A • Alep
The International Standard Bible Encyclopedia, Revised
Aleph äʹləf [א]. The first letter of the Hebrew alphabet, transliterated by an apostrophe (’), not to be confused with the smooth-breathing mark in Greek orthography. It became the symbol for the number one, and also that of the famous Greek biblical MS Codex Sinaiticus. See Writing; Number; Text and
The Wycliffe Bible Encyclopedia
ALEPH. The first letter of both the Phoenician and Heb. alphabets. It is a consonant having no counterpart in the English alphabet. From aleph the Gr. alpha, a vowel, is derived. It is used to begin the first word of each verse in the first section of (Ps 119), called the acrostic psalm. See Alphabet.
Eerdmans Dictionary of the Bible
AlephThe first letter of the Hebrew alphabet, representing the glottal stop (transliterated ʾ). The Hebrew character (a) designates Codex Sinaiticus, a 4th-century c.e. Greek manuscript of the Bible.
Eerdmans Bible Dictionary
Aleph [äˊlĭf]. The first letter of the Hebrew alphabet (cf. KJV, NIV, JB at Ps. 119:1), representing the glottal stop (transliterated by ˒). Its numerical value is one. The Hebrew character (א) is used to designate a fourth-century A.D. Greek manuscript of the Bible, Codex Sinaiticus.
Catholic Bible Dictionary
ALEPH The first letter in the Hebrew alphabet (א). The letter א is also used to represent Codex Sinaiticus, an ancient Greek version of the Scriptures that dates back to the fourth century a.d. (See also Languages of the Bible.)
The Oxford Dictionary of the Christian Church
aleph (א)
aleph (א‎). The first letter of the Hebrew alphabet, numerically equivalent to one. Textual critics of the NT use it to denote the *Codex Sinaiticus.
The New Unger’s Bible Dictionary
A´LEPH (א) (āʹlef; “ox”). The first letter of the Heb. alphabet, corresponding to Gk. alpha (α), cf. English “a.” But Heb. aleph is a consonant and has no representative in English. It is transliterated by the apostrophe (’). This letter heads Ps. 119, each of the first eight verses beginning with aleph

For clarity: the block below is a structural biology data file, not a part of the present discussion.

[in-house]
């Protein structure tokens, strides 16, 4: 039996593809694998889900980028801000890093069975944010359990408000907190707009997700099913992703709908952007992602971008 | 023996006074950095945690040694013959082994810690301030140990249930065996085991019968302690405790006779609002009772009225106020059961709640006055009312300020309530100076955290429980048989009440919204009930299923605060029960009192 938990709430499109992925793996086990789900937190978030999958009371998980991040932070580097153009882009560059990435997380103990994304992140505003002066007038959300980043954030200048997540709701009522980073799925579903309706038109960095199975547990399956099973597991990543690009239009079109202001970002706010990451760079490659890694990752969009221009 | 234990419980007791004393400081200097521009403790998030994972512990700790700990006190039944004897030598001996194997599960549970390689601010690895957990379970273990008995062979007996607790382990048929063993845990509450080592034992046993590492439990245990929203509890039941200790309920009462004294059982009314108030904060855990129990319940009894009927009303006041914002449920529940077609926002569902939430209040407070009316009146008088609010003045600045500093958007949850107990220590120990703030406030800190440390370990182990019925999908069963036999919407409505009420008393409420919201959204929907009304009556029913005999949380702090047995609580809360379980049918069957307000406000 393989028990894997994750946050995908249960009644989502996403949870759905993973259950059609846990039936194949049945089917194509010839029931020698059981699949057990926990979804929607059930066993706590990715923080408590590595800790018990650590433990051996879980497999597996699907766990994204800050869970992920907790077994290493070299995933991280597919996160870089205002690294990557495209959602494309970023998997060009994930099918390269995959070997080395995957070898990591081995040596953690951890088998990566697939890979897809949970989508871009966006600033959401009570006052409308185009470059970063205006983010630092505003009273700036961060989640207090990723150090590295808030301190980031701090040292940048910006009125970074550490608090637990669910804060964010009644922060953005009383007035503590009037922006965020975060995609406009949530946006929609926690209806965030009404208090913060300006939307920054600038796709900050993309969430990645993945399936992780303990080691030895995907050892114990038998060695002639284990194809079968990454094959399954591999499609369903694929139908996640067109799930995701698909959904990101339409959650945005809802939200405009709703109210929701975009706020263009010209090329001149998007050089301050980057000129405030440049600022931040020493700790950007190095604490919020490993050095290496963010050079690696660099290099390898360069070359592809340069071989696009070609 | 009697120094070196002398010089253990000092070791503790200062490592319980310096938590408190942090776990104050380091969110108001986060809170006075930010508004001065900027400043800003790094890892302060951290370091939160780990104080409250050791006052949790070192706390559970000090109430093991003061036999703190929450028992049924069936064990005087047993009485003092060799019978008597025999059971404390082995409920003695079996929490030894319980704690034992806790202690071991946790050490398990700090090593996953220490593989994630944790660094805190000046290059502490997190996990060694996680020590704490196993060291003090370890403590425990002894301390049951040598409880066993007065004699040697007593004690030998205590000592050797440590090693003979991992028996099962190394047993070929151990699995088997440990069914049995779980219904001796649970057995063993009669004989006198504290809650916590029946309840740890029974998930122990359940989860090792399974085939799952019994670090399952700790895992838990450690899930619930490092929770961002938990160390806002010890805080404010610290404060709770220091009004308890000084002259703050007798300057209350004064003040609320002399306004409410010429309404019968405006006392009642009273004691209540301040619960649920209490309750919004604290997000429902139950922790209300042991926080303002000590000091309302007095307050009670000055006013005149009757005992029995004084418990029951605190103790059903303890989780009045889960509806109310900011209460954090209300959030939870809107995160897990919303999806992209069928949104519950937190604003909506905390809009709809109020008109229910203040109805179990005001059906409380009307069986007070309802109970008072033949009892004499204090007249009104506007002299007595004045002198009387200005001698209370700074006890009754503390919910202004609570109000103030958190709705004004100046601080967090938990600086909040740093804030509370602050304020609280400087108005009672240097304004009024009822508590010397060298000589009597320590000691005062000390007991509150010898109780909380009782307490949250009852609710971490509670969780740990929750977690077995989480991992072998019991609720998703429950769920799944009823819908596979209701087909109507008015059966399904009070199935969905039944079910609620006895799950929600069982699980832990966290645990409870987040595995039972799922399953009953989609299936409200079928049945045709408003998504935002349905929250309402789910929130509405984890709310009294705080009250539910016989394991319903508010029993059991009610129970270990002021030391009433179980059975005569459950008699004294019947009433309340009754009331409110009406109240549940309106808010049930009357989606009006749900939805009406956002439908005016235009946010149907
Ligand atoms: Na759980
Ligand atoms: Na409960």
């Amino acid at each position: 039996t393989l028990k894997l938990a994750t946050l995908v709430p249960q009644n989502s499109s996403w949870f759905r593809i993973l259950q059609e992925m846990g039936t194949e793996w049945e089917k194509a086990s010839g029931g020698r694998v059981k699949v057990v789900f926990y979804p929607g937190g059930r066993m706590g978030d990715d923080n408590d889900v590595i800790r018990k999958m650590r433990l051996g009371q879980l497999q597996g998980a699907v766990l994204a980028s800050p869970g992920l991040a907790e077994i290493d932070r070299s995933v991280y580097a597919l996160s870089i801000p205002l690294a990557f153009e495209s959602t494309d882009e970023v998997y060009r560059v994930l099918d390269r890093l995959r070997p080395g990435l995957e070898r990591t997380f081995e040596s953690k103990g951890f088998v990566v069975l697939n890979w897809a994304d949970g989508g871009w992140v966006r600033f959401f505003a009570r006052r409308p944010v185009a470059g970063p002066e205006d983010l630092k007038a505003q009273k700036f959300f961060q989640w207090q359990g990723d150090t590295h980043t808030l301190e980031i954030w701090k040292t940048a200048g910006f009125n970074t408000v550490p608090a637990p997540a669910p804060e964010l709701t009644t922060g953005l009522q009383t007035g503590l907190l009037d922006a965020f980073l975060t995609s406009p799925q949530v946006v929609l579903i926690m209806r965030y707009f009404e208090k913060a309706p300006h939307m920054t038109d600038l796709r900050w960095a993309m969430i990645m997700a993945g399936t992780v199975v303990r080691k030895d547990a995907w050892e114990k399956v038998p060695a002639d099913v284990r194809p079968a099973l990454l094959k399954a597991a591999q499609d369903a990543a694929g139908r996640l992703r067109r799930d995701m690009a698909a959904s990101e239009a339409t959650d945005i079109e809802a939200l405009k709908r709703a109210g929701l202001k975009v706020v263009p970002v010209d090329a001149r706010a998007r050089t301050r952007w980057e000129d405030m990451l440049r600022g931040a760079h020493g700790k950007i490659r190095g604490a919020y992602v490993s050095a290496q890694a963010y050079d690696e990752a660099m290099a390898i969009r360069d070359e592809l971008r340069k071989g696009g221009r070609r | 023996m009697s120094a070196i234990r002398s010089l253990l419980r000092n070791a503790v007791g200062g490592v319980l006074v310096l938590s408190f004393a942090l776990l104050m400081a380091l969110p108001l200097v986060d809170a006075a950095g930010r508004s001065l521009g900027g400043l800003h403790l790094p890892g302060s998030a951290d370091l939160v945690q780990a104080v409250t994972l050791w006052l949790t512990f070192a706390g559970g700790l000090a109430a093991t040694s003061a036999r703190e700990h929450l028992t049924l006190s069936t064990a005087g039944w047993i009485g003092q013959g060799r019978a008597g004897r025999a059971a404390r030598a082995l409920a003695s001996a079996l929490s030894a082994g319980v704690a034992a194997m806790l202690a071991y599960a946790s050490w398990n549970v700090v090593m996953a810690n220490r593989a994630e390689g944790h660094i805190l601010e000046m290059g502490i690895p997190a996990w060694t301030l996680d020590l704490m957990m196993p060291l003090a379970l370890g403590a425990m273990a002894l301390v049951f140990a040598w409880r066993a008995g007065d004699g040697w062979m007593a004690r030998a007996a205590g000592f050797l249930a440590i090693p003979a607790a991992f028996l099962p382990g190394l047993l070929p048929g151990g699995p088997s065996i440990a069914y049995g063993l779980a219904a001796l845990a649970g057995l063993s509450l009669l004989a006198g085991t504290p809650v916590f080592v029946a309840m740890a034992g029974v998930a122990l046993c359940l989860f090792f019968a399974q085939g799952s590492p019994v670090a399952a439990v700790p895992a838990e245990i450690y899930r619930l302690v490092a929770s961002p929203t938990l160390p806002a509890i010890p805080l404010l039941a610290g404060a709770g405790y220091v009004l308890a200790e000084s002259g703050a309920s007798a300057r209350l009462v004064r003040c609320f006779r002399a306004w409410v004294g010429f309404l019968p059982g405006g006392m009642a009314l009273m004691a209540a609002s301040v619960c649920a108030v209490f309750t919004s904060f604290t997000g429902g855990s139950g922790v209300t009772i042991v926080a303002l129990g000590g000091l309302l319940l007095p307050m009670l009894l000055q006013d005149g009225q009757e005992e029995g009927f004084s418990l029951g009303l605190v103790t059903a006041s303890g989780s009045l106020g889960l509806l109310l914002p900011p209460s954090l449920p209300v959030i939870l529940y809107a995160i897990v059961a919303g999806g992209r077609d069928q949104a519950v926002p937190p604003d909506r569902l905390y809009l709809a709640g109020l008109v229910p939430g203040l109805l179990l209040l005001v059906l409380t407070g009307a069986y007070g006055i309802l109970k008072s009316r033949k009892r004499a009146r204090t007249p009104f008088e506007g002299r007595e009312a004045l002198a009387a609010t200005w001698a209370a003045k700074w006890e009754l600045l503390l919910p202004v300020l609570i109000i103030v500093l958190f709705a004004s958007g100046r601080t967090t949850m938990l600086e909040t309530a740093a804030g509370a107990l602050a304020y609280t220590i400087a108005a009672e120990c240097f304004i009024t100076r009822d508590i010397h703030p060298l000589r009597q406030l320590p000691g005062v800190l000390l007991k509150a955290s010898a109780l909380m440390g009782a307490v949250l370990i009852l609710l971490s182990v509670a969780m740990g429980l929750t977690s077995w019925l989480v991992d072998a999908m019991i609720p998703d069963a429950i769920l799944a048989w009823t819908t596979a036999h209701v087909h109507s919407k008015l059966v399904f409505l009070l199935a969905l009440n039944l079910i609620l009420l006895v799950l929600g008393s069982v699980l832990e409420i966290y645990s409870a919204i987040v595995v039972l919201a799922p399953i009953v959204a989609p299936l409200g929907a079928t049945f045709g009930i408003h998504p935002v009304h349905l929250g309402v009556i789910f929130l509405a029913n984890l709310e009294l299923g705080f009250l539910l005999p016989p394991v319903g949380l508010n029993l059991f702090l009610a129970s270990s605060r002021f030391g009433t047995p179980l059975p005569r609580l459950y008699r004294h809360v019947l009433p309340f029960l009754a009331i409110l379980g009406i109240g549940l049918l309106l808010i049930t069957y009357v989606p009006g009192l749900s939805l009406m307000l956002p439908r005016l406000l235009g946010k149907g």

Harper’s Bible Dictionary
Alephaleph (ahʹlef), the first letter of the Hebrew alphabet, often used to designate a fourth-century a.d. parchment manuscript of the Greek Bible. The manuscript was discovered during the nineteenth century by Konstantin von Tischendorf at the Monastery of St. Catherine on Mount Sinai and hence called
Nelson’s New Illustrated Bible Dictionary
ALEPH [AH lef] — the first letter of the Hebrew alphabet, used as a heading over Psalm 119:1–8. In the original Hebrew language, each of these eight verses began with the letter aleph. Also see Acrostic.Photo by Howard VosBust of Alexander the Great, Greek military conqueror.
International Standard Bible Encyclopedia
ALEPH<a’-lef> ( א‎ []): The first letter of the Hebrew alphabet. It is nearly soundless itself and best represented, as in this Encyclopedia, by the smooth breathing (’), but it is the direct ancestor of the Greek, Latin and English “a” as in “father.” In either case this beginning of the alphabet
The Zondervan Encyclopedia of the Bible, Volume 1, A–C
aleph ah′lef (from אֶלֶףH546, “cattle”). (1) The first letter of the Hebrew alphabet (א), with a numerical value of one. It is named for the shape of the letter, which in its older form resembled the head of an ox. Phonetically, the sound it represents is a glottal stop (a momentary closure of the glottis,